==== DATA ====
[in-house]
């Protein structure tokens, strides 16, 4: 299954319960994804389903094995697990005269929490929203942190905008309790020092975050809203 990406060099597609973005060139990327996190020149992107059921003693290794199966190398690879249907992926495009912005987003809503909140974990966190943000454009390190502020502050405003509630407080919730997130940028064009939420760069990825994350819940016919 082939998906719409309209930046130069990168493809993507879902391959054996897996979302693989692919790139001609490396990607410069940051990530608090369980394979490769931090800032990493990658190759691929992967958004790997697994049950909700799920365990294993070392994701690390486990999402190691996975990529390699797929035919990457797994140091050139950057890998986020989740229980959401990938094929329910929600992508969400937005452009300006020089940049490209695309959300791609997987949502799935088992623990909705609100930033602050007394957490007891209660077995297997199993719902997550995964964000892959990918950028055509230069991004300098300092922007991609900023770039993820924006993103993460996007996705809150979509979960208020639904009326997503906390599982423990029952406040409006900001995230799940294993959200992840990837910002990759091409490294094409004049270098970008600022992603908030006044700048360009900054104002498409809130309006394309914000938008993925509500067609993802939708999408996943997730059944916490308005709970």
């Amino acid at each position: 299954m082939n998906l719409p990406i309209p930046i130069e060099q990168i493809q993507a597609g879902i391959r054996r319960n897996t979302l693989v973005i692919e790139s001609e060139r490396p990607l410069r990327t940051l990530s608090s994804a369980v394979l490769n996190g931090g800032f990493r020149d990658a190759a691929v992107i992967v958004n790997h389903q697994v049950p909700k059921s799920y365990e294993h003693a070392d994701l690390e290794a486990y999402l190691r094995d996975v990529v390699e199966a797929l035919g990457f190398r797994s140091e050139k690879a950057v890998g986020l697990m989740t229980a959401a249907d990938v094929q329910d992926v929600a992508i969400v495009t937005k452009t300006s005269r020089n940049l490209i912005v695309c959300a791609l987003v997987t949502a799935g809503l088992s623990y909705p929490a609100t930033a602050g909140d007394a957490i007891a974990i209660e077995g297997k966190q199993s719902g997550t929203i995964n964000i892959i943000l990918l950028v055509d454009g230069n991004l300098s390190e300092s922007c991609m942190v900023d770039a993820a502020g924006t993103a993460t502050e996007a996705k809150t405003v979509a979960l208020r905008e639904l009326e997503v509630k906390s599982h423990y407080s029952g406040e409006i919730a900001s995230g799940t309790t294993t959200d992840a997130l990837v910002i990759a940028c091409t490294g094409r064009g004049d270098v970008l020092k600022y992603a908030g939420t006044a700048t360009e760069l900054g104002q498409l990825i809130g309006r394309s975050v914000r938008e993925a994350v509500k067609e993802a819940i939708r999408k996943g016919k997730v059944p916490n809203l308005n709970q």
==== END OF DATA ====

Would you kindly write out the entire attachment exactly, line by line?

[in-house]
């Protein structure tokens, strides 16, 4: 299954319960994804389903094995697990005269929490929203942190905008309790020092975050809203 990406060099597609973005060139990327996190020149992107059921003693290794199966190398690879249907992926495009912005987003809503909140974990966190943000454009390190502020502050405003509630407080919730997130940028064009939420760069990825994350819940016919 082939998906719409309209930046130069990168493809993507879902391959054996897996979302693989692919790139001609490396990607410069940051990530608090369980394979490769931090800032990493990658190759691929992967958004790997697994049950909700799920365990294993070392994701690390486990999402190691996975990529390699797929035919990457797994140091050139950057890998986020989740229980959401990938094929329910929600992508969400937005452009300006020089940049490209695309959300791609997987949502799935088992623990909705609100930033602050007394957490007891209660077995297997199993719902997550995964964000892959990918950028055509230069991004300098300092922007991609900023770039993820924006993103993460996007996705809150979509979960208020639904009326997503906390599982423990029952406040409006900001995230799940294993959200992840990837910002990759091409490294094409004049270098970008600022992603908030006044700048360009900054104002498409809130309006394309914000938008993925509500067609993802939708999408996943997730059944916490308005709970």
């Amino acid at each position: 299954m082939n998906l719409p990406i309209p930046i130069e060099q990168i493809q993507a597609g879902i391959r054996r319960n897996t979302l693989v973005i692919e790139s001609e060139r490396p990607l410069r990327t940051l990530s608090s994804a369980v394979l490769n996190g931090g800032f990493r020149d990658a190759a691929v992107i992967v958004n790997h389903q697994v049950p909700k059921s799920y365990e294993h003693a070392d994701l690390e290794a486990y999402l190691r094995d996975v990529v390699e199966a797929l035919g990457f190398r797994s140091e050139k690879a950057v890998g986020l697990m989740t229980a959401a249907d990938v094929q329910d992926v929600a992508i969400v495009t937005k452009t300006s005269r020089n940049l490209i912005v695309c959300a791609l987003v997987t949502a799935g809503l088992s623990y909705p929490a609100t930033a602050g909140d007394a957490i007891a974990i209660e077995g297997k966190q199993s719902g997550t929203i995964n964000i892959i943000l990918l950028v055509d454009g230069n991004l300098s390190e300092s922007c991609m942190v900023d770039a993820a502020g924006t993103a993460t502050e996007a996705k809150t405003v979509a979960l208020r905008e639904l009326e997503v509630k906390s599982h423990y407080s029952g406040e409006i919730a900001s995230g799940t309790t294993t959200d992840a997130l990837v910002i990759a940028c091409t490294g094409r064009g004049d270098v970008l020092k600022y992603a908030g939420t006044a700048t360009e760069l900054g104002q498409l990825i809130g309006r394309s975050v914000r938008e993925a994350v509500k067609e993802a819940i939708r999408k996943g016919k997730v059944p916490n809203l308005n709970q």